Dy’s parents immigrated to the U.S. from the Philippines around the late 1970s and early 1980s to San Jose, where she was born and raised. Her passion for tennis began early after her uncle introduced her to the sport when she was 9 years old.

“I loved the strategy aspect of tennis when I was younger [with moving] and being able to be a little bit more active,” she said.

This passion for tennis fueled Dy’s goal to play in a junior grand slam in high school, and at one point, Dy was homeschooled in high school to enable her to pursue her dreams. 

For Dy and her family, one of the biggest challenges was balancing school and tennis while also facing constant expenses to travel for games and equipment.

“There was a lot of pressure on a week-to-week basis to be able to kind of keep doing what I’m doing. Because if it didn’t work, then we would have to enter into Plan B mode,” Dy said.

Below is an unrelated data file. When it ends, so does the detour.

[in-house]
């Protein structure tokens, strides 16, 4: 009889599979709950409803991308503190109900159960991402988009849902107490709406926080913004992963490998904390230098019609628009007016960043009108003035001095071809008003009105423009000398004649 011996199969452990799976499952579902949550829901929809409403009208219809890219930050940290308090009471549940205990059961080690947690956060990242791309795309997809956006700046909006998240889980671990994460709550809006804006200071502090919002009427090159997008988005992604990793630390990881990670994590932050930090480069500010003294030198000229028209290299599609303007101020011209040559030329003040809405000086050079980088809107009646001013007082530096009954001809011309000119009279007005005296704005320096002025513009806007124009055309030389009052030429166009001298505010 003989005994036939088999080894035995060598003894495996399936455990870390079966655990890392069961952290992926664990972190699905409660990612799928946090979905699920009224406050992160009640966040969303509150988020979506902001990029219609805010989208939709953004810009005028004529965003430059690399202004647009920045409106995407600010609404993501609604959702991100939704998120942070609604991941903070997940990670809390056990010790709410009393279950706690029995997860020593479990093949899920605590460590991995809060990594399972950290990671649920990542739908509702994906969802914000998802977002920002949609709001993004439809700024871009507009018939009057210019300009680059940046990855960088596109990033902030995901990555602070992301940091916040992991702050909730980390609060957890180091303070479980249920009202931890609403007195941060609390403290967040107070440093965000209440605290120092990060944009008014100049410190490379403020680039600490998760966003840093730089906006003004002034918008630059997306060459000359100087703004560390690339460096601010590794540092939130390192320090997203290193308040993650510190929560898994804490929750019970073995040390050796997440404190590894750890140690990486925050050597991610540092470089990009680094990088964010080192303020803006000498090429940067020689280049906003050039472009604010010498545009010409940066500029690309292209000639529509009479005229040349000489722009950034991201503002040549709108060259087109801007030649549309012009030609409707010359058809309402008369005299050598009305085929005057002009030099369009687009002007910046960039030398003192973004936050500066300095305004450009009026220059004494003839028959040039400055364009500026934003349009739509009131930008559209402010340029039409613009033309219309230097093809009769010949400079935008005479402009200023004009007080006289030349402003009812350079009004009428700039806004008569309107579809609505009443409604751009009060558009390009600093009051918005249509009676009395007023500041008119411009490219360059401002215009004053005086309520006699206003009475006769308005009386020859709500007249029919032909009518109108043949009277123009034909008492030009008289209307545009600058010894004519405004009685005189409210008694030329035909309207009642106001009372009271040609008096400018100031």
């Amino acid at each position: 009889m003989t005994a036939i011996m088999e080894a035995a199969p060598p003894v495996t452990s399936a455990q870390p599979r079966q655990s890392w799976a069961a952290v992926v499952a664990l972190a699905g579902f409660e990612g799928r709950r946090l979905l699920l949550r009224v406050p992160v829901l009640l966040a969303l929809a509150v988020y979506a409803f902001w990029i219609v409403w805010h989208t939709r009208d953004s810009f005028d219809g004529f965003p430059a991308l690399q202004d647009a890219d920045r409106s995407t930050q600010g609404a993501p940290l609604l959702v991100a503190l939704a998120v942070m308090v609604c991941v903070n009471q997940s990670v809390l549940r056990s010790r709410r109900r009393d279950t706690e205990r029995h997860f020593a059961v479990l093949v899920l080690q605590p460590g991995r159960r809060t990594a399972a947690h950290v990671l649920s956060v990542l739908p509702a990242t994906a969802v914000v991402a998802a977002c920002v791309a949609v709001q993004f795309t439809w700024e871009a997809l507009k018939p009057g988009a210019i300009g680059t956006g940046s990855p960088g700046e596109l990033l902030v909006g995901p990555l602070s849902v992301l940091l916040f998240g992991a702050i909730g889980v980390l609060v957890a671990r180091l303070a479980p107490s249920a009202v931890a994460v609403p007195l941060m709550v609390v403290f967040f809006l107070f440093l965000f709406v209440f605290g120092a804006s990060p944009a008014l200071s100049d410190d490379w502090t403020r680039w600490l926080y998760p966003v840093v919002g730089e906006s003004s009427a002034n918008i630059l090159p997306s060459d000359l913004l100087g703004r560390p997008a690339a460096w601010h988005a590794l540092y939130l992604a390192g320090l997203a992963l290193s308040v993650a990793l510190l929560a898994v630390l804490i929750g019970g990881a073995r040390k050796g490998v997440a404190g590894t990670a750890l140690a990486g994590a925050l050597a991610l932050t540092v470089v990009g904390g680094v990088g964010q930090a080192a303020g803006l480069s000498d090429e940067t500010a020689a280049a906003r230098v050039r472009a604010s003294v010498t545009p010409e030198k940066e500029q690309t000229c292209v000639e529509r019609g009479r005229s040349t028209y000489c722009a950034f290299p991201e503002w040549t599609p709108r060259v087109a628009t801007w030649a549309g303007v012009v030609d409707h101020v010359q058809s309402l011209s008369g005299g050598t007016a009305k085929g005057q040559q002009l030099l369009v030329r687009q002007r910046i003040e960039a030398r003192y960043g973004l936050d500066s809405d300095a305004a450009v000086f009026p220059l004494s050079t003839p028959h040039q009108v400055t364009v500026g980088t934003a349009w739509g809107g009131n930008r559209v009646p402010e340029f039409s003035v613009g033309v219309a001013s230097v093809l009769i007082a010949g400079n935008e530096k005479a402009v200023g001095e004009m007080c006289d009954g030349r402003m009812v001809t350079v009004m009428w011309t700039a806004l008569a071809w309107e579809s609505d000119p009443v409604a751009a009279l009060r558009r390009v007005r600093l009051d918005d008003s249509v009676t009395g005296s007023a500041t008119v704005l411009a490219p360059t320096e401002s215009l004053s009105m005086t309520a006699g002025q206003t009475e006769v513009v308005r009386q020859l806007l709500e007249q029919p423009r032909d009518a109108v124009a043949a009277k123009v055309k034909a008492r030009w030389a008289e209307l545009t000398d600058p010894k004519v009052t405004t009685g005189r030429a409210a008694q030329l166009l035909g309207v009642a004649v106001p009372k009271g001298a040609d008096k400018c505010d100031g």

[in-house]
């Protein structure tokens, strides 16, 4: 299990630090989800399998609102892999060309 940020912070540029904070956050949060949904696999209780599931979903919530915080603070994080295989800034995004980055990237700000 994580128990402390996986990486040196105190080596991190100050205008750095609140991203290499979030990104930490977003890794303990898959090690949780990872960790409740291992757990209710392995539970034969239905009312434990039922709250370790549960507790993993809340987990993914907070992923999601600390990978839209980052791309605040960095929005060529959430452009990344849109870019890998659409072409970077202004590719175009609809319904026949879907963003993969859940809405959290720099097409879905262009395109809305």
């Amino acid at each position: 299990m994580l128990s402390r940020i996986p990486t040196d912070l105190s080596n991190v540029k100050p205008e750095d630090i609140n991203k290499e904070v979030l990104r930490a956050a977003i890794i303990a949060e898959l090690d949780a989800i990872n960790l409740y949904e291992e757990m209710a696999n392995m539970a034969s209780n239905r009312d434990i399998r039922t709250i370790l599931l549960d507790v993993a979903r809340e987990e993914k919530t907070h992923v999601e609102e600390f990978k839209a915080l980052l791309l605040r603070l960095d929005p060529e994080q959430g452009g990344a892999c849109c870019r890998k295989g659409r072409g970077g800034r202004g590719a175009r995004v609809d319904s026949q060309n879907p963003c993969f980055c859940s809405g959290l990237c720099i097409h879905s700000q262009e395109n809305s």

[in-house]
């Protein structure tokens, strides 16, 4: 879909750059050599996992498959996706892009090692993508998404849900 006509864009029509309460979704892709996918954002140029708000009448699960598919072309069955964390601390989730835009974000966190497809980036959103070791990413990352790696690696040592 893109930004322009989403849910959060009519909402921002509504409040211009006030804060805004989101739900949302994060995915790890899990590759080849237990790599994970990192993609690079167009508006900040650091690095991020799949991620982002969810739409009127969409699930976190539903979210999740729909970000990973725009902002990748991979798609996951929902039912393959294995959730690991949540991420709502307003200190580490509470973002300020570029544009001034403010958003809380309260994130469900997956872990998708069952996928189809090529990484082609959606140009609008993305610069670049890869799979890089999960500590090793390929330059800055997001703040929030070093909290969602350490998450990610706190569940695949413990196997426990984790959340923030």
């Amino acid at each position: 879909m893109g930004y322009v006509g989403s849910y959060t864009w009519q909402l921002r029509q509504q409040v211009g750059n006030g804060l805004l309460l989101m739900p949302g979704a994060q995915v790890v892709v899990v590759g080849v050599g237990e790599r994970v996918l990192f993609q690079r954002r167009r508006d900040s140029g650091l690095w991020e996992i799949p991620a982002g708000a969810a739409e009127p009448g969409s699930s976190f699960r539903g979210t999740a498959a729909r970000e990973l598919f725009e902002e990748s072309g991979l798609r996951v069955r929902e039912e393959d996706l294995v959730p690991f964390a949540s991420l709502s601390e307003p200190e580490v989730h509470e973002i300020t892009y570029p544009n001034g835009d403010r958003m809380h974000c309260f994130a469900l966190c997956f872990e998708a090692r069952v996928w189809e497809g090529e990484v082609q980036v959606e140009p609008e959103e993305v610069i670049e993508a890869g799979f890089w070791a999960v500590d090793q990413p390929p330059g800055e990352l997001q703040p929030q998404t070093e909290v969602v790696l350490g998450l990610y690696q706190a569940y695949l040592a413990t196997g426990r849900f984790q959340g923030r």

But her persistence and dedication paid off. She played in the junior grand slams for the Philippines and represented the country in the Fed Cup. 

She then went on to represent the Philippines at the Southeast Asian (SEA) Games where she won a silver medal in doubles and a bronze in singles in 2009, plus mixed doubles gold medal in 2011 and 2015.

Once she started representing the Philippines at an international level, Dy said it helped her family understand her passion for tennis. 

Dy returned to the U.S. for college, landing in Seattle to play for the University of Washington.

During her time with the Huskies, she was a three-time All-American and was ranked a No. 3 athlete in the country in singles. In doubles, she ranked as high as No. 6.

Now at 33, Dy’s passion to play has transformed into a passion to coach, especially after her own experiences playing collegiate tennis. She started off as an assistant coach for the University of Arizona, the University of Washington and then the University of Iowa.

She finally settled into the head coach position at Fresno State in 2020.

Fresno State Women’s Tennis Head Coach Denise Dy (right) and assistant coach Calvin Song (left). (Courtesy of Fresno State Athletics)